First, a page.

The canceled projects at Wright–Patt include $3.15 million to replace a cooling tower and condenser water lines serving three buildings for the Air Force Research Laboratory and a renovation for Wright-Patt’s Building 15 for $802,000.
Brown blasted the decision to strip money from Wright-Patt to pay for Tyndall Air Force Base, saying the Senate should’ve simply passed the House emergency appropriations bill.
“This never should have happened,” he said. “The House of Representatives passed disaster funding months ago and the Senate could pass it today if President Trump and Congressional Republicans would stop playing political games with Puerto Rico and do their jobs.”
Sen. Rob Portman, R–Ohio, who voted for the GOP version of the bill, said Tuesday he was “aware” of the decision to divert money from projects at Wright–Patterson to support recovery at Tyndall and Offutt Air Force Base in Nebraska, which recently suffered flooding.
“I understand that in the absence of supplemental funding the secretary must make hard choices to maintain operational readiness,” he said, saying he voted for funding that “could help avert this situation and restore these critical projects to Wright Patterson.”
“I will work with the secretary’s staff to assess the impact to Wright Patterson and do everything I can to ensure these critical projects at Wright Patterson are funded,” he said.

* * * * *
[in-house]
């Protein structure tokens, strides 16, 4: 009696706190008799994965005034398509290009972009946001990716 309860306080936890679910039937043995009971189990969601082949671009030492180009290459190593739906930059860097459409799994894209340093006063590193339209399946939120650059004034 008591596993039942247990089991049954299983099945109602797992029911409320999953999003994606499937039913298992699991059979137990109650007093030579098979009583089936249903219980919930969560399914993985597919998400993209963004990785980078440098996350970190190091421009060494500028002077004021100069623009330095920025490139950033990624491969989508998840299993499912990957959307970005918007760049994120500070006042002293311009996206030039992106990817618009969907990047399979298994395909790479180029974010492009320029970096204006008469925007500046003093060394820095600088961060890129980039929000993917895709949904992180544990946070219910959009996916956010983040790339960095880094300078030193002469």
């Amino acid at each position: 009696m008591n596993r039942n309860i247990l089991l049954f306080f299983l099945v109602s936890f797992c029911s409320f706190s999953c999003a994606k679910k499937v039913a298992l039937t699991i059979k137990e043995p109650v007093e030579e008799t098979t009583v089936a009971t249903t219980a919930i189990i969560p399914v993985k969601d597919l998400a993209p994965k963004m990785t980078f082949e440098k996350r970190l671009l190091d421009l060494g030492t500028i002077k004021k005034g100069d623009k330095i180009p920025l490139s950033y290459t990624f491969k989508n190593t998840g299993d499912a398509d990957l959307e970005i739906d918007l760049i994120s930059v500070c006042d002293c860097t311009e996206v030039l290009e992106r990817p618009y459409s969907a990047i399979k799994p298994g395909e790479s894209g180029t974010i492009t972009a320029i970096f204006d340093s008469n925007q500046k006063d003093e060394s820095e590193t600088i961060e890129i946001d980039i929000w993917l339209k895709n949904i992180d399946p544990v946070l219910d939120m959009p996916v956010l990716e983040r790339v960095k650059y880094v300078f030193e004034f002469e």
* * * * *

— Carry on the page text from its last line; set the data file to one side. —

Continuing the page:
Rep. Mike Turner, a Dayton Republican whose district includes the base, said the Air Force “has been forced to cannibalize its own funding because of hurricane damage to U.S. Air Force bases.”
“Funding that would solve this is currently stalled in the Senate,” he said. “When this funding becomes available, we will have the opportunity to seek replacement dollars for other Air Force needs.”
Wilson threatened in a tweet that the Air Force may have to cut more projects if Congress does not pass a disaster relief bill.
“These are just the 1st decisions we had to make…We will be forced to cut more critical facility & readiness requirements if we don’t receive it by May/June,” she tweeted.
Wright–Patterson also currently faces the possibility of cuts or delayed funding for already–approved construction projects, including the first installment toward a $182 million building to house the National Air and Space Intelligence Center at Wright-Patterson. NASIC is currently housed in an outdated, World War II–era building.
But that funding is now at risk because the Trump administration is seeking military construction money through an emergency declaration to help pay for a wall on the U.S.-Mexico border. In all, $112 million worth of such projects might be at risk in Ohio.
Dayton Daily News reporter Max Filby contributed to this story.
The Dayton Daily News this week published a series of stories on the impact of Wright-Patterson Air Force base in the Dayton region.
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